Jesse Wall and Simon Douglas present two views on the most appropriate approach the law could take to the regulation of human bodily materials. Wall argues that “property rights are rights that can exist independently of any rights holder. Where the exercise of an entitlement gives rise to preferences and choices that can be exercised by any other potential rights holder, then such rights are conceptually contingent to the rights holder”. Therefore, property rights are ‘contingent rights’. By contrast, ‘personal rights’ are rights that cannot exist independently of the rights holder. Wall makes the case for limiting the application of property law to human tissue by protecting only such ‘contingent rights’. In his view, the recent cases such as Yearworth go beyond this limit, and he presents a view of how the law ought to develop in order to avoid the over-extensive use of property law. Douglas, on the other hand, argues in favour of recognising property rights in human tissue, resting his argument in part on the implications in this context of scarcity of resources. In presenting his argument, he provides a valuable contribution to the general debate by considering the basic question of whether human tissue can, as a matter of legal theory, be the subject of property rights. He concludes that it can be, before going on to argue that it also should be.
Justine Pila (see page 27) considers an under-explored area—whether the intellectual property regime suggests an appropriate model for protecting interests in excised human tissue. She outlines two species of intellectual property rights, and argues that both may suggest more appropriate models of sui generis protection for excised human tissue than patent rights because of their capacity to better accommodate the relevant public and private interests in respect of that tissue. Remigius Nwabueze then rounds out this section of the issue with a paper examining the question of remedies for interferences with human tissue (see page 33). He argues that one reason for the topicality of property in relation to body parts is the capacity of property law to offer the right sort of remedies. In particular, he points out that a proprietary framework would be the most effective means of providing individuals with continuing control, and protections when others interfere with this control.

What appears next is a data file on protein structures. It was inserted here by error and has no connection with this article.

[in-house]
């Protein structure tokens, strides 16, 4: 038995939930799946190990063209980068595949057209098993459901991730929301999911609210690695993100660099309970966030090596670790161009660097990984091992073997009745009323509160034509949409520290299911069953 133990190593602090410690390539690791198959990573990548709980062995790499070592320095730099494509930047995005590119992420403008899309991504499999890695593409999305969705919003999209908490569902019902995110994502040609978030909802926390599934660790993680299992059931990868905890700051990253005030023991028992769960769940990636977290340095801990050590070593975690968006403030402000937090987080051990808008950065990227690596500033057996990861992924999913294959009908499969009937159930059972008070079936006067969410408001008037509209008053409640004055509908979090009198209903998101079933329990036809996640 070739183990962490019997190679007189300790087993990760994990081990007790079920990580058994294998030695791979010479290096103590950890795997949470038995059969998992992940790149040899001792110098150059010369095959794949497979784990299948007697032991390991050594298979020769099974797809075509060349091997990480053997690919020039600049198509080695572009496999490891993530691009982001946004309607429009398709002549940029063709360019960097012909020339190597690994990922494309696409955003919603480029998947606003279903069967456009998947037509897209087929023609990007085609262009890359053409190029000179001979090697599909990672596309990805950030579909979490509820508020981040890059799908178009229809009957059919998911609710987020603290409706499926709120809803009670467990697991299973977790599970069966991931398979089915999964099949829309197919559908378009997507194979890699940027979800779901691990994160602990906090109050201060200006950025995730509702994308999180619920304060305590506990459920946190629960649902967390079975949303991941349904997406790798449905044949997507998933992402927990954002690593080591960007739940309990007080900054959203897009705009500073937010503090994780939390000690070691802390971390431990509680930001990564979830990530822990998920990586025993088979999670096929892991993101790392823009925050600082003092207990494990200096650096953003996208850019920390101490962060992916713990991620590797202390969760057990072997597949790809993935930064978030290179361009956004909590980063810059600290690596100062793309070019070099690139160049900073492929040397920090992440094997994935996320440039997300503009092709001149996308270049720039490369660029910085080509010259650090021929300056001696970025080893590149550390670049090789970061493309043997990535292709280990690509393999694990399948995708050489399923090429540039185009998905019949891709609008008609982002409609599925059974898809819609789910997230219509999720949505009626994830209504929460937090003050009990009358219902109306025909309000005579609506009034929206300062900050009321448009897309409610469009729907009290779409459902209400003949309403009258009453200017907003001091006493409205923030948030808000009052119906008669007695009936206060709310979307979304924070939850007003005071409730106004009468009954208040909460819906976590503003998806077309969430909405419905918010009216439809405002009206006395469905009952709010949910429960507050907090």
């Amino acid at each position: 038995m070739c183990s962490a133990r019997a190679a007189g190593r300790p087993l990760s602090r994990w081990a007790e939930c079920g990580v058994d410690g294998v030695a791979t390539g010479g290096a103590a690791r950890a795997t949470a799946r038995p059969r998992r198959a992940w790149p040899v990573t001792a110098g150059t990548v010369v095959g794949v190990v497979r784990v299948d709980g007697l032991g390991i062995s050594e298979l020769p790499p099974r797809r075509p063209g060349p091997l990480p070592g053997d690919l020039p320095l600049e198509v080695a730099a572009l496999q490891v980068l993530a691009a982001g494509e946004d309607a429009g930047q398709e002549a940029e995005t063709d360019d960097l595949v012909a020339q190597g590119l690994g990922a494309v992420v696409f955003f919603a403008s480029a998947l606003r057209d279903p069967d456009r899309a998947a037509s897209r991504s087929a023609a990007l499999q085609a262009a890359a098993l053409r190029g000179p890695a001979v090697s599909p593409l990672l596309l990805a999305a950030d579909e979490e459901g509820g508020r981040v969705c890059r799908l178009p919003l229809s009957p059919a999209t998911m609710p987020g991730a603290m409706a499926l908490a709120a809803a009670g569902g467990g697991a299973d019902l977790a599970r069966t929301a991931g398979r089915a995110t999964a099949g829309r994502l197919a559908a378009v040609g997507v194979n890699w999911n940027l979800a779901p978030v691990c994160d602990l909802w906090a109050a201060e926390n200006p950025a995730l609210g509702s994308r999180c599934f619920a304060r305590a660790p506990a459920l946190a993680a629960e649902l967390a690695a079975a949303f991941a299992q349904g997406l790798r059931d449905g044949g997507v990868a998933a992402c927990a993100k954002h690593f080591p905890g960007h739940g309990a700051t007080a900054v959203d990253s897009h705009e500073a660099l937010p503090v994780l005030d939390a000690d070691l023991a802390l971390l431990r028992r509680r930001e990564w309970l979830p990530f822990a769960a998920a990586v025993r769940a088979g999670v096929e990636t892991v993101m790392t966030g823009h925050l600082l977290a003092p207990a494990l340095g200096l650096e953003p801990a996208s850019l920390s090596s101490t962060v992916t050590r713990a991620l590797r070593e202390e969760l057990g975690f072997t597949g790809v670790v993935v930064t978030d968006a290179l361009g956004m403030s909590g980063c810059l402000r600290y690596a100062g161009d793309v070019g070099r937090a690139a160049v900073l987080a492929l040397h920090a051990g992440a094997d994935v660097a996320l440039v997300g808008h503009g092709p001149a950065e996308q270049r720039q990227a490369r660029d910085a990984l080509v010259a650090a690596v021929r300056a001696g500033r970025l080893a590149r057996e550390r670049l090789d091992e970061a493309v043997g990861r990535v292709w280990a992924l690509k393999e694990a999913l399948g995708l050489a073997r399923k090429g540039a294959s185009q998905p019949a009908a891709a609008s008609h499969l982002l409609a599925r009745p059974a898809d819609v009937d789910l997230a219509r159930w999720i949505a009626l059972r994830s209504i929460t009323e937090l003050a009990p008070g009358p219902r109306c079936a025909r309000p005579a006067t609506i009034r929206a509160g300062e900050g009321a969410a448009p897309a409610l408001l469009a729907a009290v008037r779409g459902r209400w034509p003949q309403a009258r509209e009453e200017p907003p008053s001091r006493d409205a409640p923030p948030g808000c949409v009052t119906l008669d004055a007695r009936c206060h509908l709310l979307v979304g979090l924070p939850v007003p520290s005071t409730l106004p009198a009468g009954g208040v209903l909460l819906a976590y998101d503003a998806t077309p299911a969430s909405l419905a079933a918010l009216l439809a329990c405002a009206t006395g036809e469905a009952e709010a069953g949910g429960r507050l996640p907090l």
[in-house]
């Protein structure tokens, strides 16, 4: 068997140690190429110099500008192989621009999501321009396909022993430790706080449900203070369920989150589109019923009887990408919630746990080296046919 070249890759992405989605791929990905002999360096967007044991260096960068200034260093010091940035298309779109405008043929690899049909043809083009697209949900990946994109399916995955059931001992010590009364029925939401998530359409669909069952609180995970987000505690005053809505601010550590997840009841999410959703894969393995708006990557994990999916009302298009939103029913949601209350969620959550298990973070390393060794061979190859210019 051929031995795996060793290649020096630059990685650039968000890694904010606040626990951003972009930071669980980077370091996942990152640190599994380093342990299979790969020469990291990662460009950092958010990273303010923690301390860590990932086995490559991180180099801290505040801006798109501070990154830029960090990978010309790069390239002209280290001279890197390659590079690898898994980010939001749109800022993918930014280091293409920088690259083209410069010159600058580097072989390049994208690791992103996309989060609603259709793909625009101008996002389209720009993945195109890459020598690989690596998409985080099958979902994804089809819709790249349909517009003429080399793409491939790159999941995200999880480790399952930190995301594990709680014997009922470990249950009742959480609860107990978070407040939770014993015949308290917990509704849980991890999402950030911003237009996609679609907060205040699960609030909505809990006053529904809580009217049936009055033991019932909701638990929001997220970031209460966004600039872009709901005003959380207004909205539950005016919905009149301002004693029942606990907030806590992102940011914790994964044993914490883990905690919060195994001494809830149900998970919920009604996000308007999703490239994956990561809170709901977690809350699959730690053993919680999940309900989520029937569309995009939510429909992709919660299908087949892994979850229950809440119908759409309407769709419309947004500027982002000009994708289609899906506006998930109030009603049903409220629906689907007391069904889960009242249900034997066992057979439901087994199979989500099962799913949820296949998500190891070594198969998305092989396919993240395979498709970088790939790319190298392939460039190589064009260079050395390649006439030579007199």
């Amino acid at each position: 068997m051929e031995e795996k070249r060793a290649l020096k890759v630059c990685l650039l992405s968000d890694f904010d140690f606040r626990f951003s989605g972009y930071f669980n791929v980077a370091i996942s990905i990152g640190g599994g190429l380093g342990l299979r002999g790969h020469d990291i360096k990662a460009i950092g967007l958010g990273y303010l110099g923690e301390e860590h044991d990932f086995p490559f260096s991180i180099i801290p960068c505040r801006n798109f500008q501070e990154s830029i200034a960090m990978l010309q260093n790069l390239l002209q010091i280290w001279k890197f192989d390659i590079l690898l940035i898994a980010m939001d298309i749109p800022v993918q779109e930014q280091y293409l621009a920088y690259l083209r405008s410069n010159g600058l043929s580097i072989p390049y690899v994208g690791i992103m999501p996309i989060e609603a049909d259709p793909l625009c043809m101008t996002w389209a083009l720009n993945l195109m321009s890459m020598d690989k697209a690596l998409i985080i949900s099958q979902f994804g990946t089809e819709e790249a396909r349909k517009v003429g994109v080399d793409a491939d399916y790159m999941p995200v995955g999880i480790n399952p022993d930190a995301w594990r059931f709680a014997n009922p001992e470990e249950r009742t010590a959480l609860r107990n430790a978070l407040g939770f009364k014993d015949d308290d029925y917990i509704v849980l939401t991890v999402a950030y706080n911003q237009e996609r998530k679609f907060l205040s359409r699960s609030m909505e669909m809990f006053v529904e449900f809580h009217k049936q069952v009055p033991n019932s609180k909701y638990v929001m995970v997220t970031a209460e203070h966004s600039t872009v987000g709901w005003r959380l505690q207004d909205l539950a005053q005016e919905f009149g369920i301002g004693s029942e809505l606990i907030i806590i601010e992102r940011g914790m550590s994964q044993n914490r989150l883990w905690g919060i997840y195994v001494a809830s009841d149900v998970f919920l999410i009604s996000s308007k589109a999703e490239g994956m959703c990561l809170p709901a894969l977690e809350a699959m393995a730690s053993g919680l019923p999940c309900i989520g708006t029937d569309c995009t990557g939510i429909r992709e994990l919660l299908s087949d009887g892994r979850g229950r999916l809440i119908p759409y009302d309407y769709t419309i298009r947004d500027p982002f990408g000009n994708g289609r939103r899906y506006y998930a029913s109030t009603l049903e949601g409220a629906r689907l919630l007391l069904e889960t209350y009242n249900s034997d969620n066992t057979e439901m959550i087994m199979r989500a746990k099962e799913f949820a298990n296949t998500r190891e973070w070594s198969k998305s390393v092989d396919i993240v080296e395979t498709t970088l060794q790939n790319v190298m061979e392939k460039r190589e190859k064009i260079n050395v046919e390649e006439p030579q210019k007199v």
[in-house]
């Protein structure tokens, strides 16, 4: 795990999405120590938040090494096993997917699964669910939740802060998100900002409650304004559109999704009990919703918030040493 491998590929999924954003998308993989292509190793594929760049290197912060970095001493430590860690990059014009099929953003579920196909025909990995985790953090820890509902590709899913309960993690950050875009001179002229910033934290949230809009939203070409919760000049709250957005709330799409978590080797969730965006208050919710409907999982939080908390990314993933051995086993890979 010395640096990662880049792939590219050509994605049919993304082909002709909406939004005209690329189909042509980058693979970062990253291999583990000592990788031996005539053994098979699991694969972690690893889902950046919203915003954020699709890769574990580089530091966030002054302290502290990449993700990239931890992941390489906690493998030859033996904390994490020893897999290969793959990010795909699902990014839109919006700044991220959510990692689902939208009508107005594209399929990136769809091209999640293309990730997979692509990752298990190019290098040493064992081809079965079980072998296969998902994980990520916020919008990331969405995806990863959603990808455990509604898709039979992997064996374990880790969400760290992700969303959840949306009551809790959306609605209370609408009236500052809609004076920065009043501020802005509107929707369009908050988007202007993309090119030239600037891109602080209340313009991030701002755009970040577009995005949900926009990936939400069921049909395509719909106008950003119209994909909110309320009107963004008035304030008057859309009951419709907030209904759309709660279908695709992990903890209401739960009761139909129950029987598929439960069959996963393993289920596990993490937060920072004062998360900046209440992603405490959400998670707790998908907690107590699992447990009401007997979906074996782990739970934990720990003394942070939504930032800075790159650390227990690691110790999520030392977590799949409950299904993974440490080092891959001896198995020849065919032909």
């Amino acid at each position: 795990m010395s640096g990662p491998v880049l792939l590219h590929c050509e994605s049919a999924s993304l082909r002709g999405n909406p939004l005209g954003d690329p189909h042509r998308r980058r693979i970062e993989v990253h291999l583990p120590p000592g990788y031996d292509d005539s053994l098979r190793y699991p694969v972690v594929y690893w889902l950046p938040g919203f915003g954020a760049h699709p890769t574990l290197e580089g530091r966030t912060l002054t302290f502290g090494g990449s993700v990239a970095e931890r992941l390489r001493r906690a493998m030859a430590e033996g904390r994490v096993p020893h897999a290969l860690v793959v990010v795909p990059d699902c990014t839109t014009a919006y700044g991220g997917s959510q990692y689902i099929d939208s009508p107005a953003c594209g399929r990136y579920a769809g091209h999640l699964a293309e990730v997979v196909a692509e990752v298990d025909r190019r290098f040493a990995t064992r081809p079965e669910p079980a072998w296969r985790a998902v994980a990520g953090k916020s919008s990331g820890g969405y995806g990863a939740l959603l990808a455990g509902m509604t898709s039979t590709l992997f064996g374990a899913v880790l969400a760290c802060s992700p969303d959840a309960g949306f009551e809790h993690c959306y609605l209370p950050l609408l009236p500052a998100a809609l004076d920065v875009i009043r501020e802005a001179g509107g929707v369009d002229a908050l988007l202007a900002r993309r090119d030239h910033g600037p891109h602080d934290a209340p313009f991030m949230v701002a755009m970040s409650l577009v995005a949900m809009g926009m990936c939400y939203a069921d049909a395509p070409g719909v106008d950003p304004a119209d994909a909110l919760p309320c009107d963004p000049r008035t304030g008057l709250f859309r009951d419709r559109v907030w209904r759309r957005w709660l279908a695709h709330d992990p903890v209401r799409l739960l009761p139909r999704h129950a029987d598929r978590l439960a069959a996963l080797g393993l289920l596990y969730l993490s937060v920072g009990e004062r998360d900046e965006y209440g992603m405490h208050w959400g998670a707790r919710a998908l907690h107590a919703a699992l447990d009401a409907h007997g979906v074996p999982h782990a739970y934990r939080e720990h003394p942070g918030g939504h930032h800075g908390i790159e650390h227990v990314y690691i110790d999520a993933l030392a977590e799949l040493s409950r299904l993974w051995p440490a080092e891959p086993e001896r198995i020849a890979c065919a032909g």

Jonathan Herring and P-L Chau (see page 39) and Charles Foster (see page 44) offer alternative accounts of how we ought to think about questions about the regulation of human tissue. Herring and Chau reject property-based approaches to regulation on the grounds that such approaches “assume an individualistic conception of the body” which fails to account for the unbounded, inter-connected, constantly changing nature of our bodies and their parts. Foster's paper takes a different tack, but similarly attacks the atomistic individualism of the property (and usually autonomy)-based approach. Dignity, he argues, rather than autonomy (and its protection via the possessory rules inherent to property) is the principle that best captures what is important about human tissue and should be our guide when it comes to regulation. Property, he argues, cannot reflect the normative directives of dignity.